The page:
[A test of the strong reciprocity model: relationship between cooperation and punishment].

Compared the participants' levels of cooperation in the prisoner's dilemma game and their inclination for punishment in a third-party punishment game, the results show a weak but positive correlation between cooperation and third- Party punishment, which is consistent with the SRM model.



The Evolution of Strong Reciprocity

Where genetically unrelated members of a group benefit from mutual adherence to a social norm, agents may obey the norm and punish its violators, even when this behavior cannot be justified in terms

Altruistic punishment in humans

It is shown experimentally that the altruistic punishment of defectors is a key motive for the explanation of cooperation, and that future study of the evolution of human cooperation should include a strong focus on explaining altruistic punished.

Why people punish defectors. Weak conformist transmission can stabilize costly enforcement of norms in cooperative dilemmas.

In this paper, we present a cultural evolutionary model in which norms for cooperation and punishment are acquired via two cognitive mechanisms: (1) payoff-biased transmission-a tendency to copy the

Evolution of indirect reciprocity by image scoring

It is proposed that the emergence of indirect reciprocity was a decisive step for the evolution of human societies and the probability of knowing the ‘image’ of the recipient must exceed the cost-to-benefit ratio of the altruistic act.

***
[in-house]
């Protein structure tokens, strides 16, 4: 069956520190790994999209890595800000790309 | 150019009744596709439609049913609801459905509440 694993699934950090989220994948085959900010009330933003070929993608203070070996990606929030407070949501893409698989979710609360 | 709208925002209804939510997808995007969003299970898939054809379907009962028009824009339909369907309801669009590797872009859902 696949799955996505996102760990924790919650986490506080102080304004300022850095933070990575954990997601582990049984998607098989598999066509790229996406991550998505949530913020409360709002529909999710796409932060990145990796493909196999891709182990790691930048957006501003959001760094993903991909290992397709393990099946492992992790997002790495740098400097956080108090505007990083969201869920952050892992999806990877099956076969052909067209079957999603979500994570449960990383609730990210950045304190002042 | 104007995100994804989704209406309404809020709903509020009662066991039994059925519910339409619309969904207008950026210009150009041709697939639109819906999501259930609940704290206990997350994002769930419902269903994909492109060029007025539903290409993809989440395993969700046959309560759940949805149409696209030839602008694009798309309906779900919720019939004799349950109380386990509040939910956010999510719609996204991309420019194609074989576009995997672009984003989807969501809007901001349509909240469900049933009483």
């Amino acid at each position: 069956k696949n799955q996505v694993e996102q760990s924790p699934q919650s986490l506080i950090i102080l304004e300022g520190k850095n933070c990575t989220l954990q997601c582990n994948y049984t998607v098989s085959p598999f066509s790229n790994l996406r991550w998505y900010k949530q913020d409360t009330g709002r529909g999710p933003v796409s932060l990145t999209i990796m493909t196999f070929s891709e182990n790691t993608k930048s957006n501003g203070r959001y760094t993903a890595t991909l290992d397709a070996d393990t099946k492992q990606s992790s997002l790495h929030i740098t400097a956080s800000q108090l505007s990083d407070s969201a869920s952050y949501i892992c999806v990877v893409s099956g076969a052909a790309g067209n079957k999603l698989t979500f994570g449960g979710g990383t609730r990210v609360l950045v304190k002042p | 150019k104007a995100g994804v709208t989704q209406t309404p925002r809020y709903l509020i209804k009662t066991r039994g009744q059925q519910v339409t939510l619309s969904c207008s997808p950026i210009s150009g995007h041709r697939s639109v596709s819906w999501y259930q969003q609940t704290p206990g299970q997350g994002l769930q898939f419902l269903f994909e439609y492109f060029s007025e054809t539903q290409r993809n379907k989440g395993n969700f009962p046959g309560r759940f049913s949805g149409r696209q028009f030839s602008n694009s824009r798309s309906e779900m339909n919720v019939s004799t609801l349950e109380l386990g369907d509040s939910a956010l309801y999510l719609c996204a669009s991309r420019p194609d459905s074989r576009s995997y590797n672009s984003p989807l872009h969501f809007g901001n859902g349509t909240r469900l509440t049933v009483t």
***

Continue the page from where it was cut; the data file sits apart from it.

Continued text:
The Evolution of Reciprocal Altruism

  • R. Trivers
  • Psychology
    The Quarterly Review of Biology
  • 1971
A model is presented to account for the natural selection of what is termed reciprocally altruistic behavior. The model shows how selection can operate against the cheater (non-reciprocator) in the

Costly signaling and cooperation.

It is shown that honest signaling of underlying quality by providing a public good to group members can be evolutionarily stable, and can proliferate in a population in which it is initially rare, provided that certain plausible conditions hold.

Strong reciprocity and human sociality.

  • H. Gintis
  • Economics, Psychology
    Journal of theoretical biology
  • 2000
The evidence for an empirically identifiable form of prosocial behavior in humans, which is called "strong reciprocity", is reviewed and a simple model of the evolutionary emergence of strong reciprocity is presented.

Social preferences: Some simple tests and a new model

Departures from pure self interest in economic experiments have recently inspired models of "social preferences". We conduct experiments on simple two-person and three-person games with binary

Cooperation and Punishment in Public Goods Experiments

This paper provides evidence that free riders are heavily punished even if punishment is costly and does not provide any material benefits for the punisher. The more free riders negatively deviate

Modeling Altruism and Spitefulness in Experiments

We examine a simple theory of altruism in which players' payoffs are linear in their own monetary income and their opponents. The weight on the opponent's income is private information and varies in